The members of British soul-rock outfit Treetop Flyers clearly place a great deal of importance on the seemingly simple act of remembering. The band – consisting of lead singer and songwriter Reid Morrison, Sam Beer, Laurie Sherman, Matthew Starritt and Tomer Danan, the one sore-thumb American – took their name to keep people from forgetting about a specific group of Vietnam veterans, of all things. During the Vietnam war, American forces employed low-altitude helicopters that would graze the jungles of the dangerous land, earning the pilots the nickname “Treetop Flyers.” For a predominantly U.K.-raised group, it’s a thoughtful footnote and important in their overall story.
Morrison and Beer got their start in the same bustling London club scene that included Mumford and Sons, Laura Marling, Michael Kiwunaka and Adele. After forming Treetop Flyers, they released a handful of singles on Communion Records, the label co-founded by Mumford keyboardist Ben Lovett, and cranked out two solid EPs. For their debut full-length, they turned to California-based producer Noah Georgeson (Devendra Banahart, Joanna Newsom). The result, The Mountain Moves is a collection of folk-rock tunes which bring to mind good times in the breezy air of a sunny Mountain holiday.
It’s impossible to not recall some of the landmark bands of the 1970’s when spinning the album. “Picture Show” and “Things Will Change” are Fleetwood Mac-inspired tunes with harmonies which have clearly been dosed with the time-sweetened honey the Eagles loved so much. “The Storm Will Pass” and “Is it All Worth It” show off a brand of “Sweet Melissa”- mellow only the Allman Brothers in their prime ever truly perfected.
As a whole, the album goes down as easy as a frosty beer in the heat of summer. But it’s not all sunbeams and vintage grooves. The R&B-inflected “Waiting On You” supplies one of the most impactful emotional wallops you’re likely to hear all year. In 2011, Morrison’s father Jackie passed away after battling a long illness. “Waiting On You” is a soul-baring tribute to his departed dad, but it was originally a plea, in song form, for his father to stay with him on Earth a bit longer. “I’m waiting on you to pull on through,” goes the chorus.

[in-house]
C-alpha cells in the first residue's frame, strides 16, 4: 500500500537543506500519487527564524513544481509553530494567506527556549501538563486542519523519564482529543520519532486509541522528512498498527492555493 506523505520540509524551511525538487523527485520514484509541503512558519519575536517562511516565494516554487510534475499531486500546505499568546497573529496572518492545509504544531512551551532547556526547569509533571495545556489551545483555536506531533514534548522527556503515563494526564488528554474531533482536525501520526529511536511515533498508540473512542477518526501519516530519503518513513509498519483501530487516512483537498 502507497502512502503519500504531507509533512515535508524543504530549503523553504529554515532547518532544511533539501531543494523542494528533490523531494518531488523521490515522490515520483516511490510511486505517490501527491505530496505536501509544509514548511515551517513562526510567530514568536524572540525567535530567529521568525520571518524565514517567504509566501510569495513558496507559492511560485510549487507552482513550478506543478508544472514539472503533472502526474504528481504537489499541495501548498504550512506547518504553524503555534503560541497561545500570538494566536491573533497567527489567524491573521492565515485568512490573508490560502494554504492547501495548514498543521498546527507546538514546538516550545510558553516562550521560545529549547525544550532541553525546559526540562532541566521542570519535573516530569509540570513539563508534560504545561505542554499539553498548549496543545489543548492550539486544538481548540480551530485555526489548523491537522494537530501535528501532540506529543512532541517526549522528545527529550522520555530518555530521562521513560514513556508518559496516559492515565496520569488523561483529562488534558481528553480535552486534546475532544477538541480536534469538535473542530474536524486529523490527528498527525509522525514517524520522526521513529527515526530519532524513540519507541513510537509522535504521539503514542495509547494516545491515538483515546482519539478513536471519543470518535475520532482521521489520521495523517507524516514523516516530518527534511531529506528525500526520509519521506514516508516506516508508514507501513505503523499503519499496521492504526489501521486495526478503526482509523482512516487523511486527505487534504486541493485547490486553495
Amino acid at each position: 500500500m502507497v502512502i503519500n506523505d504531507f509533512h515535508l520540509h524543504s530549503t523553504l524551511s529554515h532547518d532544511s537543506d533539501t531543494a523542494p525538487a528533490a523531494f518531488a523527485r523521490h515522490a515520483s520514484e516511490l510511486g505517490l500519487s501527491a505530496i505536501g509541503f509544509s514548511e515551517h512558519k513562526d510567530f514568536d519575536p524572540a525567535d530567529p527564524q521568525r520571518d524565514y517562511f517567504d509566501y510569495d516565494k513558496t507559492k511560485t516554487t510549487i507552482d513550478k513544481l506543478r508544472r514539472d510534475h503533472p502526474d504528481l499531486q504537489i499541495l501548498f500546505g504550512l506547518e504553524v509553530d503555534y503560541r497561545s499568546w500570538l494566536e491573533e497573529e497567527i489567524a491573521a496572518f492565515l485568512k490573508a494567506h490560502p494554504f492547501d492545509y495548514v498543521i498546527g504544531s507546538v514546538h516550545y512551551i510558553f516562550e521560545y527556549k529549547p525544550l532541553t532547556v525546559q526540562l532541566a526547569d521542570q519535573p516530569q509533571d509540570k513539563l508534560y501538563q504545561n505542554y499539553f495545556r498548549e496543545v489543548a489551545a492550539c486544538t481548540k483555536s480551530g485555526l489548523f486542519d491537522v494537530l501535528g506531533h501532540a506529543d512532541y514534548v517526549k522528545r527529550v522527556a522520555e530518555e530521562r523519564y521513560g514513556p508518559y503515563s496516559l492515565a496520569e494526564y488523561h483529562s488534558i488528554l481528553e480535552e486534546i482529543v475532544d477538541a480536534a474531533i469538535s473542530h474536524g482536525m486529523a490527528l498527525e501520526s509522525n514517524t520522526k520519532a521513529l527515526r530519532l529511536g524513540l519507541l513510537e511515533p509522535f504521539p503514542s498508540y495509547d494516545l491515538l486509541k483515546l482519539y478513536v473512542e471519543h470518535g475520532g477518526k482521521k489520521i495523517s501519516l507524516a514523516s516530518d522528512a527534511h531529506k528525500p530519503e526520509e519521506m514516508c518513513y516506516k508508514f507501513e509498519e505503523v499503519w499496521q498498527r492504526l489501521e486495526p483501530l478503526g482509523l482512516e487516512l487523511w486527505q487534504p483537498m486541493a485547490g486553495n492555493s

“It was written before he passed away,” Morrison explains over the phone from his home in London. “So, that line was originally a hopeful thought of ‘Come on, you can do this.’ But now that he has passed away, it has multiple meanings – it has a spiritual meaning now. On the very last chorus, I changed the line slightly from ‘I’m waiting,’ to ‘I was waiting.’ It does hurt when I think of how subtle that change really isn’t.”
The rest of the song is filled with vivid elements that flesh out the story and support the chorus beautifully. “It’s all right, it’s okay, Betty’s hand is on your shoulder,” he sings about a family photo. The picture in question is a real one from his family home, and the “Betty” Morrison he is referring to is his grandmother and father’s mother. “She has already passed on, also,” he says. “She was a very religious person, so this was my way of saying that I know she’s looking after him still, even in death … so it’s a very spiritual concept that comes from a literal line.”
Morrison made a point to both enjoy the colorful canyon that surrounded Georgeson’s Zuma Beach studio, and to use the area as a place to commune with his father. “When we were recording the album,” Morrison says, “I would go out onto the porch to have a beer or a cigarette and give a thumbs up to the sky, and have a quiet conversation to tell my dad how it’s all going. The band took a trip to Joshua Tree, and we spread some of his ashes there. I take a lot of things that seem little and make them personal. In this case, my father never got to go to Joshua Tree, so now, he’s there. I think he’s here with me, still. He had a big spirit in life, so when you die, I don’t think that goes away.”
Given the band’s attention to detail, it’s no surprise that one last, memorial matter be handled before the album could be complete.
“I’ve kept some of my father’s ashes in my guitar case,” says Morrison, “and then I had this thought that I wanted to put him on the record somehow. I know this sounds morbid and quite strange, but I put my dad’s ashes in a shaker and played it during the song. As weird as it seems, everyone thought it was a cool thing to do, and it came out sounding really great. We gave my dad percussion credits on the album, even. So, all over the world, whoever hears this record, they’ll hear my dad on it.”